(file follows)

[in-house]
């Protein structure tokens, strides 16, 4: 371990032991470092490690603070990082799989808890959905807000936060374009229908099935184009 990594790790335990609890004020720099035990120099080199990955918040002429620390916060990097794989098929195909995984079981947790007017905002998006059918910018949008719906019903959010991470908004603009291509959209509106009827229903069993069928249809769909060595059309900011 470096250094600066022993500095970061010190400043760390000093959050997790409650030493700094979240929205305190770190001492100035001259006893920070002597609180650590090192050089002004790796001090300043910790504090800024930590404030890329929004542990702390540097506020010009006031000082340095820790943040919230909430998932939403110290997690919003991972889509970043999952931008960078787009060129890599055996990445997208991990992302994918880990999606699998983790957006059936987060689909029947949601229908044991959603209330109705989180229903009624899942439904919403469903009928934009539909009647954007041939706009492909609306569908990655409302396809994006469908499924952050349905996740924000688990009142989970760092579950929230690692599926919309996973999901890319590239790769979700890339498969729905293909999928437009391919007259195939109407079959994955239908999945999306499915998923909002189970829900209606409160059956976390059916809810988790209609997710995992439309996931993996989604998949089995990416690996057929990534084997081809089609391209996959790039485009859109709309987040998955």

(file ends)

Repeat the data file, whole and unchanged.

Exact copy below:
[in-house]
């Protein structure tokens, strides 16, 4: 371990032991470092490690603070990082799989808890959905807000936060374009229908099935184009 990594790790335990609890004020720099035990120099080199990955918040002429620390916060990097794989098929195909995984079981947790007017905002998006059918910018949008719906019903959010991470908004603009291509959209509106009827229903069993069928249809769909060595059309900011 470096250094600066022993500095970061010190400043760390000093959050997790409650030493700094979240929205305190770190001492100035001259006893920070002597609180650590090192050089002004790796001090300043910790504090800024930590404030890329929004542990702390540097506020010009006031000082340095820790943040919230909430998932939403110290997690919003991972889509970043999952931008960078787009060129890599055996990445997208991990992302994918880990999606699998983790957006059936987060689909029947949601229908044991959603209330109705989180229903009624899942439904919403469903009928934009539909009647954007041939706009492909609306569908990655409302396809994006469908499924952050349905996740924000688990009142989970760092579950929230690692599926919309996973999901890319590239790769979700890339498969729905293909999928437009391919007259195939109407079959994955239908999945999306499915998923909002189970829900209606409160059956976390059916809810988790209609997710995992439309996931993996989604998949089995990416690996057929990534084997081809089609391209996959790039485009859109709309987040998955």